Photo: A hospital bed takes up a majority of floorspace in this cramped patient room.
Ravenswood Hospital had long been a pillar of the north side Chicago community before being embroiled in controversy. The original hospital was built in 1907, but by the 1990s had expanded to meet community demands. The hospital had just under one thousand beds at its apex. It also included ambulatory care, a psychiatric unit, rehabilitation, oncology, coronary care, trauma ward, nursing school and student residence on site the 7.5 acre site.
The hospital fell on hard times during the 1990′s as HMOs, insurance companies, Medicare and Medicaid began cutting costs wherever they could. Advocate Health Care purchased the flailing hospital in 1998 much to the chagrin of community members and hospital staff. Blair, the hospital president and CEO who had weathered the Christopher Sercye debacle, said “In the weeks to come we hope everyone will agree that this move has great potential for employees and will enhance our ability to serve the community.” Almost immediately Advocate began consolidating medical services with other are hospitals it owned. Despite the drastic cuts the hospital managed to operate at a $35 million loss in 2001 alone. Ravenswood’s closing could not have come at a worse time as a number of historic Chicago area hospitals, such as Edgewater, were closing their doors. When Advocate finally sold the hospital they salted the earth by including a non-compete clause forbidding new owners to operate a medical facilty.
Photo: An X-Ray machine on the top floor scorched by fire.
A majority of the hospital was closed off while other parts were rented to various tenants. Ravenswood may limp along until its ultimate demise, but its death makes way for new life. Private school Lycée Français de Chicago plans on demolishing the entire complex in 2013 to make way for a new building. If the school is able to raise the necessary funds they will occupy their new home by 2015.
There are currently 50 million Americans who do not have health insurance coverage. Even those who are insured risk being dropped by insurance companies should they incur medical bills. As Americans we pay not only a financial cost, but also a social cost (PDF) when profit is placed over health and well-being.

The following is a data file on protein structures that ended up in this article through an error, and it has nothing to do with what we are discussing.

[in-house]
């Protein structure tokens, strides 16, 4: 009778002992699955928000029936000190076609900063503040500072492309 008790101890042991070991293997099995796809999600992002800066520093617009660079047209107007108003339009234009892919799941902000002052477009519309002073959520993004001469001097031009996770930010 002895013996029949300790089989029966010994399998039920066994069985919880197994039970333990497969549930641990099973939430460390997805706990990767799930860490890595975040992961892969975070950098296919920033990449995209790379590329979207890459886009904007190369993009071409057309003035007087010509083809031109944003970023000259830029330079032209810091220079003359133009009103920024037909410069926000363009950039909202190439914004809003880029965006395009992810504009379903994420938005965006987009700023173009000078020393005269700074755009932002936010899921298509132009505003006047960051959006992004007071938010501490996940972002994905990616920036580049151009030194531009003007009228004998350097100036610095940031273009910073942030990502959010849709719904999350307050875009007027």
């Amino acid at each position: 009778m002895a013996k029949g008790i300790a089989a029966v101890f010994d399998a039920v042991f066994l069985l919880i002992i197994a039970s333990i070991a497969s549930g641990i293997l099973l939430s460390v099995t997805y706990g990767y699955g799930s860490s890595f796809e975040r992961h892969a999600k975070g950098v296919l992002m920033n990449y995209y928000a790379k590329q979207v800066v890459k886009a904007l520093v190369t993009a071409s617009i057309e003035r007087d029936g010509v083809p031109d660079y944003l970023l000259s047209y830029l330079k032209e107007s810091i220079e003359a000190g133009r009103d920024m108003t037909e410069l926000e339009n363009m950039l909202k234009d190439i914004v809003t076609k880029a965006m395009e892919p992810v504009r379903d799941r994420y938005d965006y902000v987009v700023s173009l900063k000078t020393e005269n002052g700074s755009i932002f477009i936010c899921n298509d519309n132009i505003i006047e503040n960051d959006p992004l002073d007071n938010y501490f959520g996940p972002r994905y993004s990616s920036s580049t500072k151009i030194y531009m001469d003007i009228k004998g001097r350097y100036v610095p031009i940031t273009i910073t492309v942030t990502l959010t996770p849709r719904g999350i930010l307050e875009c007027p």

Ain’t No Way To Go – Article on Christopher Sercye’s tragic death.
Answers – Discusses the hospital closure in 2002.
Center Square Journal - Lycee Francais de Chicago will demolish the site in 2013.
Chicago Reader – Controversy over the Ravenswood Hospital closing.
Chicago Reader – Controversy over Advocate Health Care’s takeover of the hospital
Chicago Talks – Financial stress ultimately leads to the hospital closing.
Chicago Tribune – 1998 article on Medicare funding for the hospital.
Chicago Tribune – 1998 report of the crime and subsequent arrests.
Chicago Tribune – 1998 article mentions Christopher Sercye’s funeral.
Chicago Tribune – 2001 article about Fajardo committing murder behind bars.
Curbed Chicago – Architect mockup of what the Lycee Francais de Chicago building would look like.
emtala.org – Explains the EMTALA 250 Yard Rule.
Flickr – Nitram242′s Chicago Hospital Closure set.
Google Books – Jet article states that Christopher Sercye was shot in the heart.
Hospital Data – Statistics for the facility.
New York Times – Mentions Christopher Sercye being dragged “within 30 feet” of the hospital.
Power Rogers & Smith – Lists the 2003 $12.5 million settlement for Christopher Sercye’s wrongful death.
Scribd – Lycee Francais site survey from 2007.
Slate – Opinion piece about the policies that led to Christopher Sercye’s death.
Sun-Sentinel – 1998 article on Christopher Sercye’s death.
USA Today – Settlement announcement for Christopher Sercye’s death.
Wikipedia – Emergency Medical Treatment and Active Labor Act
YouTube - Video shot in the hallways.
YouTube – Hospital closing reaction video.